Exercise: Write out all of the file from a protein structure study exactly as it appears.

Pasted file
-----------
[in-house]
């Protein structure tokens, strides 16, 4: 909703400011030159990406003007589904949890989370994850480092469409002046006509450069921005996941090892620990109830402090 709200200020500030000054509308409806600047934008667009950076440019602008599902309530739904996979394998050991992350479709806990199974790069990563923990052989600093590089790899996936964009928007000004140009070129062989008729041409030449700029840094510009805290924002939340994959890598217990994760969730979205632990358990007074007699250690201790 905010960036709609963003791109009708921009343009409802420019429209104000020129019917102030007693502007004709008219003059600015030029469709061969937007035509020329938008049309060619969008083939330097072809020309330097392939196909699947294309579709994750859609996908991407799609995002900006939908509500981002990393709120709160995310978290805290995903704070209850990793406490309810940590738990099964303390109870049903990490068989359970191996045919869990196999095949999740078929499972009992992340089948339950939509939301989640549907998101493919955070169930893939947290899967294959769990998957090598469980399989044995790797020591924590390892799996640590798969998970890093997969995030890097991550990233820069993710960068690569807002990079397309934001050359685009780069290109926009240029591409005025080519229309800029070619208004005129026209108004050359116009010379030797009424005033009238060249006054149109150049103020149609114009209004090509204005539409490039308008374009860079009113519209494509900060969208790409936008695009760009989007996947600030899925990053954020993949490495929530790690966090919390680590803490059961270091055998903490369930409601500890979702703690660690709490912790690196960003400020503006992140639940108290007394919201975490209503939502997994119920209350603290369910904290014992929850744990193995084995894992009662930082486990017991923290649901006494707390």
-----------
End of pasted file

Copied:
[in-house]
């Protein structure tokens, strides 16, 4: 909703400011030159990406003007589904949890989370994850480092469409002046006509450069921005996941090892620990109830402090 709200200020500030000054509308409806600047934008667009950076440019602008599902309530739904996979394998050991992350479709806990199974790069990563923990052989600093590089790899996936964009928007000004140009070129062989008729041409030449700029840094510009805290924002939340994959890598217990994760969730979205632990358990007074007699250690201790 905010960036709609963003791109009708921009343009409802420019429209104000020129019917102030007693502007004709008219003059600015030029469709061969937007035509020329938008049309060619969008083939330097072809020309330097392939196909699947294309579709994750859609996908991407799609995002900006939908509500981002990393709120709160995310978290805290995903704070209850990793406490309810940590738990099964303390109870049903990490068989359970191996045919869990196999095949999740078929499972009992992340089948339950939509939301989640549907998101493919955070169930893939947290899967294959769990998957090598469980399989044995790797020591924590390892799996640590798969998970890093997969995030890097991550990233820069993710960068690569807002990079397309934001050359685009780069290109926009240029591409005025080519229309800029070619208004005129026209108004050359116009010379030797009424005033009238060249006054149109150049103020149609114009209004090509204005539409490039308008374009860079009113519209494509900060969208790409936008695009760009989007996947600030899925990053954020993949490495929530790690966090919390680590803490059961270091055998903490369930409601500890979702703690660690709490912790690196960003400020503006992140639940108290007394919201975490209503939502997994119920209350603290369910904290014992929850744990193995084995894992009662930082486990017991923290649901006494707390």